I grew up in a state that was overwhelming white, in a city that was somewhat white, in a neighborhood that was barely white. The de facto segregation in my hometown meant that whole sections of the city could easily be identified as the barrio or the black neighborhood or the fledgling Asian district. It was geographically convenient to pinpoint where the white people weren’t, because they were so plentiful everywhere else.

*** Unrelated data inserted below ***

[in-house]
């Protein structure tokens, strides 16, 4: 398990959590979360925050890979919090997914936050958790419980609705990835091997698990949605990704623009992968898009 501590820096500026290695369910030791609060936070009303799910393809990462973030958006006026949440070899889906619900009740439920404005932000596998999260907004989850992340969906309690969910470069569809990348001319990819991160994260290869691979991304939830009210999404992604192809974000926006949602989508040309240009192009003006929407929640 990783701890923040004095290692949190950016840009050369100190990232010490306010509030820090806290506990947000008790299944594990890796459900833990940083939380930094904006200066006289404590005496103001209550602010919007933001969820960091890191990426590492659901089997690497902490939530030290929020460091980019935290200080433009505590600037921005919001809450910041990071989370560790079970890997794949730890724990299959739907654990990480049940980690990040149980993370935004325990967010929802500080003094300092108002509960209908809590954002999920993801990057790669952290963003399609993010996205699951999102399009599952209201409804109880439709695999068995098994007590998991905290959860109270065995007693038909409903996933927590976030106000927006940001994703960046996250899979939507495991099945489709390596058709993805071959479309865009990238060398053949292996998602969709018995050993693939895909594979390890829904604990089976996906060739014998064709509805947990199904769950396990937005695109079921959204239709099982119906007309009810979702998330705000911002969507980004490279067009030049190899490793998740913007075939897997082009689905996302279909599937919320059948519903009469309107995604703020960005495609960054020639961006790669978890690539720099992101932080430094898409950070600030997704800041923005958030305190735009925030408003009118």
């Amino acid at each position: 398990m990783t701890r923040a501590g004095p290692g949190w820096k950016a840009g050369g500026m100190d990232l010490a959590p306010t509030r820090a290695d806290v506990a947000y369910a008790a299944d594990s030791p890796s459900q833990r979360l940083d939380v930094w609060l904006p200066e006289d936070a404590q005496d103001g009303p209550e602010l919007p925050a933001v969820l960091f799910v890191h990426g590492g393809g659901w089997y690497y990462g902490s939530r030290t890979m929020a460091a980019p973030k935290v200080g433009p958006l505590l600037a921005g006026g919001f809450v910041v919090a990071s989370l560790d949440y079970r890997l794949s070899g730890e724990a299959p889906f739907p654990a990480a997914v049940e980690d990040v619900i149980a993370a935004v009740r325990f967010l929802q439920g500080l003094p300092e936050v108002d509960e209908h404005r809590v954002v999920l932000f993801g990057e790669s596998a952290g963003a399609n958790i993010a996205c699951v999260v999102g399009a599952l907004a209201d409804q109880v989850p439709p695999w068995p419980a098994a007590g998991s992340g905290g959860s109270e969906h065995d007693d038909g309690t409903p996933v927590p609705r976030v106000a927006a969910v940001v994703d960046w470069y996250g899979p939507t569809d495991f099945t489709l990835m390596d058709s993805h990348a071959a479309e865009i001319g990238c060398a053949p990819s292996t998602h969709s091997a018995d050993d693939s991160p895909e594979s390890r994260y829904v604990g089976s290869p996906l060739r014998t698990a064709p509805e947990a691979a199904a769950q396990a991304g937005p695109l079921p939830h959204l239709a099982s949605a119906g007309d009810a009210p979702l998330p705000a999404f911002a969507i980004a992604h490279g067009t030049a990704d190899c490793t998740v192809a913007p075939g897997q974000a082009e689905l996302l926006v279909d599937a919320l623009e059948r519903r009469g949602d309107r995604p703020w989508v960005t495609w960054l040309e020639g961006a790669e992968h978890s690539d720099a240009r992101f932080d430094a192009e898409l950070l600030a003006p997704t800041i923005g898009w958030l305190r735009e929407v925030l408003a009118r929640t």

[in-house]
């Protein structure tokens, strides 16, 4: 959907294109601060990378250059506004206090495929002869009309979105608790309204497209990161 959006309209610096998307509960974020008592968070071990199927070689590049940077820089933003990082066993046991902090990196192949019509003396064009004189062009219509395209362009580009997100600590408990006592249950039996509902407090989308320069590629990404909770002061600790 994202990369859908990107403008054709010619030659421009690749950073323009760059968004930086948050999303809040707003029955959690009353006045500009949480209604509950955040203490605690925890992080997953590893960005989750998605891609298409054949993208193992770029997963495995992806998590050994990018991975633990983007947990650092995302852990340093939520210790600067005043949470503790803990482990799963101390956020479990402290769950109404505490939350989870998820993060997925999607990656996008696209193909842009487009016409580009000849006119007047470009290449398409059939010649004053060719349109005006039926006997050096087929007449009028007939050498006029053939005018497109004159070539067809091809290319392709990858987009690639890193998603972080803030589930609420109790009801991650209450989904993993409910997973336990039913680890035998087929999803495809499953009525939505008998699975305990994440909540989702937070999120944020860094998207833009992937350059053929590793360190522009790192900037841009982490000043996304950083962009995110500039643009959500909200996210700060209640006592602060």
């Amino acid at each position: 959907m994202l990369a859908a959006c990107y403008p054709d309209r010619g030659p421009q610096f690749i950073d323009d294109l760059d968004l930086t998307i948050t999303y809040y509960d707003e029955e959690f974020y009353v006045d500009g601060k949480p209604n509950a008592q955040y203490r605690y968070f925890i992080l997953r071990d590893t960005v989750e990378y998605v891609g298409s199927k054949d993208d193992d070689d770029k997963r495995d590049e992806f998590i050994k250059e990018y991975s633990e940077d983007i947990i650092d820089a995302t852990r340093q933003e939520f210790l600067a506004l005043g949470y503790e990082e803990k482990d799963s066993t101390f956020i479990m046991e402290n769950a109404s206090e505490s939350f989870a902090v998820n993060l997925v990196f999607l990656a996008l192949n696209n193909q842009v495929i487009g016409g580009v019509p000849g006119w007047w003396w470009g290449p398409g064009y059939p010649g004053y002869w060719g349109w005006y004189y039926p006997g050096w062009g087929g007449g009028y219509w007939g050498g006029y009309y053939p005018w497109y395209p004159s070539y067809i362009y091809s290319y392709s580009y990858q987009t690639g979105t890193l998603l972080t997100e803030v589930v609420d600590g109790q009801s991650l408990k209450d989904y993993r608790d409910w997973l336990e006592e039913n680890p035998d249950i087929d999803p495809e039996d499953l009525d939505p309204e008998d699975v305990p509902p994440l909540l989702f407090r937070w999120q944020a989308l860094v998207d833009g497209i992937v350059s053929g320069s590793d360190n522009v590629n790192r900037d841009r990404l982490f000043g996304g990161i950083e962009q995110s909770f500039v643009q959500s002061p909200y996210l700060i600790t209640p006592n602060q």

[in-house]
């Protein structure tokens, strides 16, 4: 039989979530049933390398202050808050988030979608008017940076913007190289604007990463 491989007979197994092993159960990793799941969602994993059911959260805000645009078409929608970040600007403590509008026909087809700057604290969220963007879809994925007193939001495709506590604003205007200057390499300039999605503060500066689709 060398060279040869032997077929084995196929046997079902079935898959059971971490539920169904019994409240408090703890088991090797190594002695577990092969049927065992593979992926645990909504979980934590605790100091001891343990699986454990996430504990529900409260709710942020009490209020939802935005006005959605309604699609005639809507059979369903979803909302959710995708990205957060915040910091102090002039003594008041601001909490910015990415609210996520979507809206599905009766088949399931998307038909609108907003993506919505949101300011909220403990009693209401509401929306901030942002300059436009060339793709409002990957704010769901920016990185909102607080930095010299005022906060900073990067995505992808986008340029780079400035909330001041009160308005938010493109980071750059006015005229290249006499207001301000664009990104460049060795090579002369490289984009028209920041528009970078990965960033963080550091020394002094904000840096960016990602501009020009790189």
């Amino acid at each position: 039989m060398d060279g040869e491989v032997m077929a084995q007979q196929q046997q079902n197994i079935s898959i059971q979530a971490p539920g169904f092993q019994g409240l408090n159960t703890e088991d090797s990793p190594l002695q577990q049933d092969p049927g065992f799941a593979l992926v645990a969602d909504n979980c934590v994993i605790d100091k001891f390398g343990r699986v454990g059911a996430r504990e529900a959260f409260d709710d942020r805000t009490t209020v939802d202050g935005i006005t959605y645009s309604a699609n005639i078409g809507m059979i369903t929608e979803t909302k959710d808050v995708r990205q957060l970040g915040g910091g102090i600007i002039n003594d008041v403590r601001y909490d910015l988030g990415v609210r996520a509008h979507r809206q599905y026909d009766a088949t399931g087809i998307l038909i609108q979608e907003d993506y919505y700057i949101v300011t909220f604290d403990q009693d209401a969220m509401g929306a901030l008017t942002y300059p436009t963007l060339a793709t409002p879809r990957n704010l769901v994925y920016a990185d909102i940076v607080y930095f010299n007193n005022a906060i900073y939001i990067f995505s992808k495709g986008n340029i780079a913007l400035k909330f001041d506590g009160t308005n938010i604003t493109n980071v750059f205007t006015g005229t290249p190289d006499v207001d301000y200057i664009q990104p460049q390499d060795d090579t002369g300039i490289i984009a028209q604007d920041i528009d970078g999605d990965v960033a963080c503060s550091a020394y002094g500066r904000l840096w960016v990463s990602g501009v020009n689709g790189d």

But in the United States of 2011, it’s not so simple. According to the U.S. Census Bureau, “America’s neighborhoods became more integrated last year than during any time in at least a century.” This of course means we’ve achieved the mythical color-blind society where racism and ethnic conflict have been banished forever… well, not really.